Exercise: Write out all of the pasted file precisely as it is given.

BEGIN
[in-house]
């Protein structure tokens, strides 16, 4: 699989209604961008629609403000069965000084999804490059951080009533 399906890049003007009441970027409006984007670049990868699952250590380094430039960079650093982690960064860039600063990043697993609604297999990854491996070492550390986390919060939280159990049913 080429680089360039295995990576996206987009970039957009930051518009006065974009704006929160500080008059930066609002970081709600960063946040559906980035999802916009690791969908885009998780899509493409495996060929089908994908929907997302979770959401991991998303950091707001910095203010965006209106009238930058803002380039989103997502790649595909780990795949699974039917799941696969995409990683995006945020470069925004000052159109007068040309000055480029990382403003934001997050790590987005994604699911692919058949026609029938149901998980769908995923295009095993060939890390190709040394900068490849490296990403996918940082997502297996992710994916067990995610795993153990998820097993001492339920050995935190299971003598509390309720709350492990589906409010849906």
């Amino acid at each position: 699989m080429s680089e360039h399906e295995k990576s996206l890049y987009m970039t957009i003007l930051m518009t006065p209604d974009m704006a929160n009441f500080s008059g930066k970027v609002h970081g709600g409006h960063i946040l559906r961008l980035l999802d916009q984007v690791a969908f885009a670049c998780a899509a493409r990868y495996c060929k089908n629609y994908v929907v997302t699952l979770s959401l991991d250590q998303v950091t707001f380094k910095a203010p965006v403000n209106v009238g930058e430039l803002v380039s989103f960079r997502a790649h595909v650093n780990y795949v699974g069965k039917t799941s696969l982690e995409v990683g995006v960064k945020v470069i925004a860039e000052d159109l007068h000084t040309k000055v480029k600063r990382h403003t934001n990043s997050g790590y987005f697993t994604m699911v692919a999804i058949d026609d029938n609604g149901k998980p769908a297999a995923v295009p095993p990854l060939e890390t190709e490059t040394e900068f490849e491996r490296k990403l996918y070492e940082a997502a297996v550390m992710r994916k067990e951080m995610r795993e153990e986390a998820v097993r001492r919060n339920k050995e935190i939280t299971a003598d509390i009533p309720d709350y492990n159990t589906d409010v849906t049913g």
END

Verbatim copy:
[in-house]
């Protein structure tokens, strides 16, 4: 699989209604961008629609403000069965000084999804490059951080009533 399906890049003007009441970027409006984007670049990868699952250590380094430039960079650093982690960064860039600063990043697993609604297999990854491996070492550390986390919060939280159990049913 080429680089360039295995990576996206987009970039957009930051518009006065974009704006929160500080008059930066609002970081709600960063946040559906980035999802916009690791969908885009998780899509493409495996060929089908994908929907997302979770959401991991998303950091707001910095203010965006209106009238930058803002380039989103997502790649595909780990795949699974039917799941696969995409990683995006945020470069925004000052159109007068040309000055480029990382403003934001997050790590987005994604699911692919058949026609029938149901998980769908995923295009095993060939890390190709040394900068490849490296990403996918940082997502297996992710994916067990995610795993153990998820097993001492339920050995935190299971003598509390309720709350492990589906409010849906």
């Amino acid at each position: 699989m080429s680089e360039h399906e295995k990576s996206l890049y987009m970039t957009i003007l930051m518009t006065p209604d974009m704006a929160n009441f500080s008059g930066k970027v609002h970081g709600g409006h960063i946040l559906r961008l980035l999802d916009q984007v690791a969908f885009a670049c998780a899509a493409r990868y495996c060929k089908n629609y994908v929907v997302t699952l979770s959401l991991d250590q998303v950091t707001f380094k910095a203010p965006v403000n209106v009238g930058e430039l803002v380039s989103f960079r997502a790649h595909v650093n780990y795949v699974g069965k039917t799941s696969l982690e995409v990683g995006v960064k945020v470069i925004a860039e000052d159109l007068h000084t040309k000055v480029k600063r990382h403003t934001n990043s997050g790590y987005f697993t994604m699911v692919a999804i058949d026609d029938n609604g149901k998980p769908a297999a995923v295009p095993p990854l060939e890390t190709e490059t040394e900068f490849e491996r490296k990403l996918y070492e940082a997502a297996v550390m992710r994916k067990e951080m995610r795993e153990e986390a998820v097993r001492r919060n339920k050995e935190i939280t299971a003598d509390i009533p309720d709350y492990n159990t589906d409010v849906t049913g």